18. Yes society has changed and will continue to change. To get more(all) to participate it is necessary to cater to the lowest common denominator. You’re not strong enough to turn the steering wheel well then we can give you power steering. You say you can’t learn to do manual shifting well then we can give you automatic transmissions and so on and on. You can’t keep up with the class well then we’ll just slow the class down. You can’t learn reading, writing and arithmetic to basic proficiency levels well then we’ll assign a tutor or just assign a pass/fail system or maybe create an AI system to help you along.
    Our population is being inundated with lower IQ individuals from third world countries. Our national IQ level is dropping. Oh yes there are some smart people in some of these third world countries but not enough to create and maintain first world status. White people are not reproducing to grow or maintain the population of Europe or USSofA well then we’ll open the gates and let in the third world to take our place because of the population/financial Ponzi scheme that needs to constantly grow.

  19. I jumper across the stupid interlock that kept the mower from going backwards with the blades running. Here’s a nutty idea, turn your freakin’ head around and see if where you’re backing is free of things you don’t want to back over.

    Whoever made the comment that this driven by foolish litigation is spot on.

  20. Eric: If you own a new car or a car that was made since roughly the 1980s – you can only start the engine if you first place your foot on the brake. Which of course requires that you sit inside the car in order to start the car.

    I’m not sure if this is correct for starting the car. In my 20 some year old cars you can reach in and start them (I do this to check for leaks after an oil change). I suspect I do have to push the brake pedal to get it into gear because one of them has an emergency push button to bypass the system (hidden under a removable cover).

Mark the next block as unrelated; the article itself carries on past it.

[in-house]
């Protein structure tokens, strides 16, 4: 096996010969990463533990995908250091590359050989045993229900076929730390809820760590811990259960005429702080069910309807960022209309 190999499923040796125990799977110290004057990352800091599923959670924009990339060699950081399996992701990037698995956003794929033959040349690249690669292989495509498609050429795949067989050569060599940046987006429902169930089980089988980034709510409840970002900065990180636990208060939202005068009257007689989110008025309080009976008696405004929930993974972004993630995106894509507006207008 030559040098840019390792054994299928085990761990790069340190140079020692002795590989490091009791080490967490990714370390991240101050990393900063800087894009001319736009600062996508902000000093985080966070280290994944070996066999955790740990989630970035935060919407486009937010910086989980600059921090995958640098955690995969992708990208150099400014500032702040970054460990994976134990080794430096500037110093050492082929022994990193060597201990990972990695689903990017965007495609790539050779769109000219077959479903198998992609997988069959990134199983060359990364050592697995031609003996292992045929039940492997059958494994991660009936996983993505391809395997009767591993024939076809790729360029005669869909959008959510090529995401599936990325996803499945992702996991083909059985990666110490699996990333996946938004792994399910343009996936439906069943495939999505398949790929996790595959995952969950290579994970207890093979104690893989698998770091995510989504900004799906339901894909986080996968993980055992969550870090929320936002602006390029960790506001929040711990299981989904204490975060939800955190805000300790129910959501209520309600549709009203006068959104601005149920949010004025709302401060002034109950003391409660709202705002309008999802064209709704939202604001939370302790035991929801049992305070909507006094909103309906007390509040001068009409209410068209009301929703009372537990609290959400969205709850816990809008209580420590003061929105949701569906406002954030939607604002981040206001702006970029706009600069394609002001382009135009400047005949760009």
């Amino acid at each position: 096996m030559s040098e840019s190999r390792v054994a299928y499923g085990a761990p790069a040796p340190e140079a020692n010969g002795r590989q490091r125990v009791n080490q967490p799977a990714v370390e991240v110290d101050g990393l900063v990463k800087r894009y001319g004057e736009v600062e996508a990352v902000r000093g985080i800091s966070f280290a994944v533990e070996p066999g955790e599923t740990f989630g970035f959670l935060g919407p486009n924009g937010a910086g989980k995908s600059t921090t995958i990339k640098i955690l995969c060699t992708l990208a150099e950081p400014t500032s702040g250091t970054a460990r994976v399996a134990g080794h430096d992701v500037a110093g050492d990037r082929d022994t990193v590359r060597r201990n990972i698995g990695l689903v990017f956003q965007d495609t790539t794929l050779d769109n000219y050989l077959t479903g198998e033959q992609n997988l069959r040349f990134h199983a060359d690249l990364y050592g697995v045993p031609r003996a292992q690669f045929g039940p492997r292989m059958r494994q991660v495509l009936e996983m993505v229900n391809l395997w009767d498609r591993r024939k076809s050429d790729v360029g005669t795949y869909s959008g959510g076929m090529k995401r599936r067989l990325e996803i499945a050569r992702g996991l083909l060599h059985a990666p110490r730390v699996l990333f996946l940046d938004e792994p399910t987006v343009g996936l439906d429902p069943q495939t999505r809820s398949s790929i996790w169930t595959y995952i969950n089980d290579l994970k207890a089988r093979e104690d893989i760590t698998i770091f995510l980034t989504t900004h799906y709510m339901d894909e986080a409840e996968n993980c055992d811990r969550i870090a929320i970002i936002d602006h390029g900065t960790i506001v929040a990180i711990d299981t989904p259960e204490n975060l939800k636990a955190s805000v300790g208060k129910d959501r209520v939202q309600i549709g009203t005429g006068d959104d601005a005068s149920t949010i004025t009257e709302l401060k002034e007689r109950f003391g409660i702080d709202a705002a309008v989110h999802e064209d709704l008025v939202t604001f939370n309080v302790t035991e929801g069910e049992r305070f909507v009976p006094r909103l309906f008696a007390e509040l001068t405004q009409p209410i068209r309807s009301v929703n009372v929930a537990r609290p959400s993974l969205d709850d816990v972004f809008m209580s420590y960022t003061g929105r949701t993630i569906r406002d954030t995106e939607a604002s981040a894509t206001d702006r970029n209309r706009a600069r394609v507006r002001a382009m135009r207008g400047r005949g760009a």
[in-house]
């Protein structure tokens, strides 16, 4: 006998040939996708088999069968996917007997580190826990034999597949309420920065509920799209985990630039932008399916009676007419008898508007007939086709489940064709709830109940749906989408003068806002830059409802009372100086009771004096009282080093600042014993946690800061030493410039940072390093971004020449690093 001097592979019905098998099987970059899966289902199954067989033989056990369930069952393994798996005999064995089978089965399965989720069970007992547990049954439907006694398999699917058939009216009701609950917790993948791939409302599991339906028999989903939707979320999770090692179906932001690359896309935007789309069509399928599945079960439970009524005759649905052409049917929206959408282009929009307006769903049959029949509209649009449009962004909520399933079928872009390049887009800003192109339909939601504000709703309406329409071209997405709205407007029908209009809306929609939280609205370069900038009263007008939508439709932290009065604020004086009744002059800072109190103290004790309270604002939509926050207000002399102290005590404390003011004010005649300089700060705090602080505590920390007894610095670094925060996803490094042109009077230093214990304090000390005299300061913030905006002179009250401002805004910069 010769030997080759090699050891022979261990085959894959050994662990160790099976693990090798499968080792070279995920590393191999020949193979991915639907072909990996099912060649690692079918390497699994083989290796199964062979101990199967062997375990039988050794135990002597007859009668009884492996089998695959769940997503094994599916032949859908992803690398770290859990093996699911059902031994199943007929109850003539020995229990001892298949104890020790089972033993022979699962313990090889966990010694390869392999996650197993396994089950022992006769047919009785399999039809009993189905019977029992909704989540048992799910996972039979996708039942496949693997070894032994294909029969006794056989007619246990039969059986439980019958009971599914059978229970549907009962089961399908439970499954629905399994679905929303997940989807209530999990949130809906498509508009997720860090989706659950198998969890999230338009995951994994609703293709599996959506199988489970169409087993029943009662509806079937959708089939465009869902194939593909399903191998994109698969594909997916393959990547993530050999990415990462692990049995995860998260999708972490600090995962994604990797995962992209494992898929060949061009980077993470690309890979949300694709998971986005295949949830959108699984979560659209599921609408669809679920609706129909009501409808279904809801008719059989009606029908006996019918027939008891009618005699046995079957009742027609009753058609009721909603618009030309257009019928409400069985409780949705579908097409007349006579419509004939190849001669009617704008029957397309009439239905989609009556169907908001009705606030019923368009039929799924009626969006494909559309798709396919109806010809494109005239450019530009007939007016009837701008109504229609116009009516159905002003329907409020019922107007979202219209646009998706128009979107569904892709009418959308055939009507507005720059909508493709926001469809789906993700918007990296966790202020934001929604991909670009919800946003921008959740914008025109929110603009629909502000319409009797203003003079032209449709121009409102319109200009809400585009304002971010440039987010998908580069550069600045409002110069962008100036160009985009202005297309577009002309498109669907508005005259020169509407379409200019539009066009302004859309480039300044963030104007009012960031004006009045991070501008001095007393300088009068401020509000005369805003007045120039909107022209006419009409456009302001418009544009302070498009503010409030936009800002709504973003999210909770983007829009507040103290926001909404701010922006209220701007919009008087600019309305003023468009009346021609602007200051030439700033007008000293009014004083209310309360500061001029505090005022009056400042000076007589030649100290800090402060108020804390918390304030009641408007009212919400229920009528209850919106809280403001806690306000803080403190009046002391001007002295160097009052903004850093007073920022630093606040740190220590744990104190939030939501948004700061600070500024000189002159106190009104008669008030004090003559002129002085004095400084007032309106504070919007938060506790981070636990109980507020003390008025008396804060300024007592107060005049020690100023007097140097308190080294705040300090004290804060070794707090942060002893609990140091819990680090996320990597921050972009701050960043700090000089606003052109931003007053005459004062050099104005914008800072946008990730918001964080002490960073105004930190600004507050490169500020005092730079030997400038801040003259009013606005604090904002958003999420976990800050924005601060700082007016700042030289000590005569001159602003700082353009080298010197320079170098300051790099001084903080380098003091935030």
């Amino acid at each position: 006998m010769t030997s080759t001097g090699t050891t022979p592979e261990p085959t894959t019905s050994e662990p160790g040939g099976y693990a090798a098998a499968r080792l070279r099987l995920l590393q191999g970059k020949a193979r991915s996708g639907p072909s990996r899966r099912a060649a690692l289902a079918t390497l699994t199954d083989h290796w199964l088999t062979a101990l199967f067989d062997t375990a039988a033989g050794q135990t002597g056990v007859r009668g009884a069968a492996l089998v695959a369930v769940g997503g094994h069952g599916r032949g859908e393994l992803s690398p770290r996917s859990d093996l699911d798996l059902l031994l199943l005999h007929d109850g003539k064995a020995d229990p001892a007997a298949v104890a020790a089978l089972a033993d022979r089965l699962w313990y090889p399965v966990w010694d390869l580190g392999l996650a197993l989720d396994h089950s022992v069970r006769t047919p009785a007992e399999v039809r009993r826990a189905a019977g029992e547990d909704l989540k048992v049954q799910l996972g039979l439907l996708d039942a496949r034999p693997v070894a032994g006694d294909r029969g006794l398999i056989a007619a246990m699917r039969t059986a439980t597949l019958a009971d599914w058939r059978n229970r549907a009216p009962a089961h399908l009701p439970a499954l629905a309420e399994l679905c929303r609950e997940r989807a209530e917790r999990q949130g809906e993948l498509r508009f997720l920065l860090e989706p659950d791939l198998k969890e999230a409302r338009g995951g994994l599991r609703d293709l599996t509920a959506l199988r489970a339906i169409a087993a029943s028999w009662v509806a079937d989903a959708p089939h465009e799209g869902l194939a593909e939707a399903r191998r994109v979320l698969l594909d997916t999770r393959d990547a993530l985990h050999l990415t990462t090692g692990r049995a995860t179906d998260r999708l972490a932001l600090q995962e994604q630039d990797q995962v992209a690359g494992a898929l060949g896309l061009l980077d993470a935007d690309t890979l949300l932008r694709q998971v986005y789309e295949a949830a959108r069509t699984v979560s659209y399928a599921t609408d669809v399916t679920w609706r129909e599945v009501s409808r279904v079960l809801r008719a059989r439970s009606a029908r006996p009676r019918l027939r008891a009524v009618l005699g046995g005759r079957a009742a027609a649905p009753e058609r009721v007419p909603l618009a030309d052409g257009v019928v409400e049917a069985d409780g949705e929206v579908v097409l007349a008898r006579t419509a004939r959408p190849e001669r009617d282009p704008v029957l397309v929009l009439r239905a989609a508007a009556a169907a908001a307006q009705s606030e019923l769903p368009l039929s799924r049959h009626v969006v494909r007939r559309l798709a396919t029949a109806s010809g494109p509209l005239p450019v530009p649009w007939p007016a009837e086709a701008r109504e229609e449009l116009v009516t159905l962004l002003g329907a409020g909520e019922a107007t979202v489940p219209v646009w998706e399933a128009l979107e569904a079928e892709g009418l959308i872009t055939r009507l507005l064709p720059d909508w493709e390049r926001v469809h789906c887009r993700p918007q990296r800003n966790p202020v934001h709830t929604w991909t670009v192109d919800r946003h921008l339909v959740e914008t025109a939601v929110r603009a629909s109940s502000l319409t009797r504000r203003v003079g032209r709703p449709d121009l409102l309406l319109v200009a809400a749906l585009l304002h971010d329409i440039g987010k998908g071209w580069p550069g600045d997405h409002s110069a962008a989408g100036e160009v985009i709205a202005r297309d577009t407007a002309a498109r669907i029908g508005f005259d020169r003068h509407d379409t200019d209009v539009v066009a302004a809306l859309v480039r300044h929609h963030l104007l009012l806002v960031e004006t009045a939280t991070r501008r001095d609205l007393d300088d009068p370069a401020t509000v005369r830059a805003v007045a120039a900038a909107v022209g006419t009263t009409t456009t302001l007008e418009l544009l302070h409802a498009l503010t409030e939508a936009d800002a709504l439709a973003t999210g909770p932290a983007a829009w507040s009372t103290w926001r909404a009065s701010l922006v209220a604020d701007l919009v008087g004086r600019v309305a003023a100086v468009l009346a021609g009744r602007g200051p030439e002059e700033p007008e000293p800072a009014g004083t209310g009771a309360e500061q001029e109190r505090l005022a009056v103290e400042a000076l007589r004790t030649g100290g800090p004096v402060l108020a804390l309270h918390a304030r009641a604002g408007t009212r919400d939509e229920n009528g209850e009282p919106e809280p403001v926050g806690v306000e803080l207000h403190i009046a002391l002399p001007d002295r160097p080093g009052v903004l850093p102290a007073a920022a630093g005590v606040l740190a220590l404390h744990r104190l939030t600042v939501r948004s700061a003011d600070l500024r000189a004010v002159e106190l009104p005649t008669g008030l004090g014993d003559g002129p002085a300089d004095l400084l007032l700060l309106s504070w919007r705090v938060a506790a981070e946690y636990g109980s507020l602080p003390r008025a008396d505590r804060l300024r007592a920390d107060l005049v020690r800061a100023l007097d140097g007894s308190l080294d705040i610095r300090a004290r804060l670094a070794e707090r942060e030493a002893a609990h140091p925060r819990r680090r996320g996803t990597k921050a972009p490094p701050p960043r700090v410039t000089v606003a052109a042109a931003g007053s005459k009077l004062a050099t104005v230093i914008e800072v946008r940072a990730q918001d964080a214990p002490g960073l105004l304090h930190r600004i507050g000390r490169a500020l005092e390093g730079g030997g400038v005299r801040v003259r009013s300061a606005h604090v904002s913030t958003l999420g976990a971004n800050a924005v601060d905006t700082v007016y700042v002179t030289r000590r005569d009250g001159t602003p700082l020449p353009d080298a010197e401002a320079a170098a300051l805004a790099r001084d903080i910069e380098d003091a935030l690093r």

I suspect Shakespeare had it right on the cause of the problem and how to deal with it.

    • Hi Landru,
      I recently had a rental car with the feature Eric described – had to step on the brake before it would start. There’s a whole routine you have to do to get the stupid thing started; I almost went back to the counter for help before I figured it out. Tremendously frustrating and annoying.

      • I rented a Suzuki Swift 2023 model in Australia recently and started it up like my 23 year old Holden Statesman. Just turned the key and away it went. My Holden has none of the stuff Eric mentioned above.
        Recently got hit in the rear with the trailer being pushed up into the rear bumper. After 3 weeks I replaced the rear bumper with a spare from a wrecked similar car. Yesterday I went to cut the plastic bumper to rubbish it. The large dent in it from the wreck had sprung back into the bumper’s original shape. So when I put the replacement towbar on I will put my original bumper back on, saving me a repaint of the spare bumper.

    • I regularly reach inside my 2007 Envoy and 2012 Tahoe and 2001 Silverado and start them. No go with my wife’s 2021 Jeep and 2023 manual Crostrek.

  21. I have a young friend who is a Mercedes salesman in his early 20s. He was flabbergasted when I told him to start my diesel k5 blazer you have to floor it instead of hit the brake if its below 32 degrees as a kind of enrichment since there is no choke. He also didnt know how to use the rear view mirror dimmer lever for night driving, but was very impressed that the truck did not feel slow despite only having 165hp from that 6.2 detroit. (of course, I said wait till we get on the highway, then you will truly know how slow this thing is). The youth of today does not know the torque of a big v8, let alone a diesel.
    Also impressive is the fact that you can change from park to drive or reverse all without pressing the brake.

    • Reminds me of a guy in the 80’s who regularly shifted a manual smoothly without even using the clutch.